Acculturative Stress, Social Support, and Coping: Relations to Psychological Adjustment Among Mexican American College Students

Lisa J. Crockett, Maria I. Iturbide, Rosalie A. Torres Stone, Meredith McGinley, Marcela Raffaelli, Gustavo Carlo

Research output: Contribution to journalArticle

270 Scopus citations

Abstract

This study examined the relations between acculturative stress and psychological functioning, as well as the protective role of social support and coping style, in a sample of 148 Mexican American college students (67% female, 33% male; mean age = 23.05 years, SD = 3.33). In bivariate analyses, acculturative stress was associated with higher levels of anxiety and depressive symptoms. Moreover, active coping was associated with better adjustment (lower depression), whereas avoidant coping predicted poorer adjustment (higher levels of depression and anxiety). Tests of interaction effects indicated that parental support and active coping buffered the effects of high acculturative stress on anxiety symptoms and depressive symptoms. In addition, peer support moderated the relation between acculturative stress and anxiety symptoms. Implications for reducing the effects of acculturative stress among Mexican American college students are discussed.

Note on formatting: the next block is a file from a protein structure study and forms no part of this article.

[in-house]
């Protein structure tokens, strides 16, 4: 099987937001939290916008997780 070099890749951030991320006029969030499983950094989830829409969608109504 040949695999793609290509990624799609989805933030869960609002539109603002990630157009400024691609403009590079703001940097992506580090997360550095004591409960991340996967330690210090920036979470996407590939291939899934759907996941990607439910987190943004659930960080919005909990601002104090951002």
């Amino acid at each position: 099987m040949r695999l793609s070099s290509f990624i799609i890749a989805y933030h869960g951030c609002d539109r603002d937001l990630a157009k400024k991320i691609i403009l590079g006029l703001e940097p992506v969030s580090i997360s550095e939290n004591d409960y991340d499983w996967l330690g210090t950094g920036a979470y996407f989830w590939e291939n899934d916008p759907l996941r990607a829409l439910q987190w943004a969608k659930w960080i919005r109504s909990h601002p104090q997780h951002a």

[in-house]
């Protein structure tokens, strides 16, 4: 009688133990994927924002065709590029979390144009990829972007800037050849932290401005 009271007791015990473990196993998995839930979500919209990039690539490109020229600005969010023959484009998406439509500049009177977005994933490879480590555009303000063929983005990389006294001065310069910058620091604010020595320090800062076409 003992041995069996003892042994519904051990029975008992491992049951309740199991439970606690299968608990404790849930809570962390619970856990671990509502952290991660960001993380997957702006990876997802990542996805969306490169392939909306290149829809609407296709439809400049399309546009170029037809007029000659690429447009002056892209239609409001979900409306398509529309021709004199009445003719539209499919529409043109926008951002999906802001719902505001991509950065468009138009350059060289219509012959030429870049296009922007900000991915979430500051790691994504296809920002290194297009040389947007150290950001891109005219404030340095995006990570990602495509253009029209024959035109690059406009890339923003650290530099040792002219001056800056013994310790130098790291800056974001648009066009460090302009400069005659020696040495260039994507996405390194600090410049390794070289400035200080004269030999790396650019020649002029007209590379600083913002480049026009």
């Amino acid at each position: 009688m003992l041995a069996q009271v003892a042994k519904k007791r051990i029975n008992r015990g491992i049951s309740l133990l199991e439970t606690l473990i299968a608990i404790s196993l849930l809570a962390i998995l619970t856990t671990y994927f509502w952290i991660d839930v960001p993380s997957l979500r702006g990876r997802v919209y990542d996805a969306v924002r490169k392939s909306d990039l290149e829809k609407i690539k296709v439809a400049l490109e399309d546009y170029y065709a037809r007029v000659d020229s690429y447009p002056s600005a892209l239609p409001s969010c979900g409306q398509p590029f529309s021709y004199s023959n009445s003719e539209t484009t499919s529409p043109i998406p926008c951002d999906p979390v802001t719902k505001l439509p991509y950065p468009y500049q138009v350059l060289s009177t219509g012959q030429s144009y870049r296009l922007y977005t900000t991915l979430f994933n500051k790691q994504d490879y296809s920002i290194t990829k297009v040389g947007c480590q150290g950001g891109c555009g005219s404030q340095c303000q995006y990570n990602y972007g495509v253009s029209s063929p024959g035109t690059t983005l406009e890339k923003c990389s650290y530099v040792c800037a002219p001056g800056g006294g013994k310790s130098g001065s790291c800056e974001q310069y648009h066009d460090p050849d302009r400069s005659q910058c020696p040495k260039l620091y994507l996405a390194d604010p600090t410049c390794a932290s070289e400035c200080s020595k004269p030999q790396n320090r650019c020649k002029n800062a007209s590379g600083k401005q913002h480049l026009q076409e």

Original languageEnglish (US)
Pages (from-to)347-355
Number of pages9
JournalCultural Diversity and Ethnic Minority Psychology
Volume13
Issue number4
DOIs
StatePublished - Oct 1 2007

Keywords

  • Mexican American college students
  • acculturative stress
  • coping
  • psychological distress
  • social support

ASJC Scopus subject areas

  • Social Psychology
  • Sociology and Political Science

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